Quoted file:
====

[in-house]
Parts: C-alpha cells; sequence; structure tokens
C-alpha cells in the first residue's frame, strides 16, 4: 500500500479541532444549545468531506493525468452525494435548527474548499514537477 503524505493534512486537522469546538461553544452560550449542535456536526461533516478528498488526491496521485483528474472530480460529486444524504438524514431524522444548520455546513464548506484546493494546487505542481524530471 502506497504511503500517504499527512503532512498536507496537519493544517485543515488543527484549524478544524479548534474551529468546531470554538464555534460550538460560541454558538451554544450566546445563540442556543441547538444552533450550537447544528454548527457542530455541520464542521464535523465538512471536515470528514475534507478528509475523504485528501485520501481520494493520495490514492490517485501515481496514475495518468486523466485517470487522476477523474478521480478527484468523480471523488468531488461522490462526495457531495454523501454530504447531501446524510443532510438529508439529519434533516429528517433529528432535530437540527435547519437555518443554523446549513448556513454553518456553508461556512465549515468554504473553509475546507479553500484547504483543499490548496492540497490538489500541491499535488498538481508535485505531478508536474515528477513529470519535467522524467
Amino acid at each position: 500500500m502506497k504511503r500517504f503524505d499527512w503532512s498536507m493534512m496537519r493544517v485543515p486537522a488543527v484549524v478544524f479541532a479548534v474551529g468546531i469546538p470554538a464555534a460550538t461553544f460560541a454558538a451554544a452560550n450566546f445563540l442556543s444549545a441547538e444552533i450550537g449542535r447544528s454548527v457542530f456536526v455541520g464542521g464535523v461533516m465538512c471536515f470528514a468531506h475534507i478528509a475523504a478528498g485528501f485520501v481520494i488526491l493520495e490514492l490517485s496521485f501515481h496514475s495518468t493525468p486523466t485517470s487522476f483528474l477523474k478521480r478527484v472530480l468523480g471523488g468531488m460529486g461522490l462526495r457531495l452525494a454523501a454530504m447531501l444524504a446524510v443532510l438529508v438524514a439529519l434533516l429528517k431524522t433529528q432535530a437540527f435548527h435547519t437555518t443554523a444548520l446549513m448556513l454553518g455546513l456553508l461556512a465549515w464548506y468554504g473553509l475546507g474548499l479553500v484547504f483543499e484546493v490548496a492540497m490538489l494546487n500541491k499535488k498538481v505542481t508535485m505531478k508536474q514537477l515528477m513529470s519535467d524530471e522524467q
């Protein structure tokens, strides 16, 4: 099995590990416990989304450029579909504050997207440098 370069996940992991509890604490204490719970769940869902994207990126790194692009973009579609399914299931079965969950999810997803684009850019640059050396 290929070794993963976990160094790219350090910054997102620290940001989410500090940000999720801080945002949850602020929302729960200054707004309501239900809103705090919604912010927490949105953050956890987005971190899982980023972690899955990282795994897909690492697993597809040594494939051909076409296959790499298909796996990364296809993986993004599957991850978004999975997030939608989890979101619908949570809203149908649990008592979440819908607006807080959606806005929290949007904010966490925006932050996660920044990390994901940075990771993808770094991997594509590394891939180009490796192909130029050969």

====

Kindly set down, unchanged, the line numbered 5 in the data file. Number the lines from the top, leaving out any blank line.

């Protein structure tokens, strides 16, 4: 099995590990416990989304450029579909504050997207440098 370069996940992991509890604490204490719970769940869902994207990126790194692009973009579609399914299931079965969950999810997803684009850019640059050396 290929070794993963976990160094790219350090910054997102620290940001989410500090940000999720801080945002949850602020929302729960200054707004309501239900809103705090919604912010927490949105953050956890987005971190899982980023972690899955990282795994897909690492697993597809040594494939051909076409296959790499298909796996990364296809993986993004599957991850978004999975997030939608989890979101619908949570809203149908649990008592979440819908607006807080959606806005929290949007904010966490925006932050996660920044990390994901940075990771993808770094991997594509590394891939180009490796192909130029050969």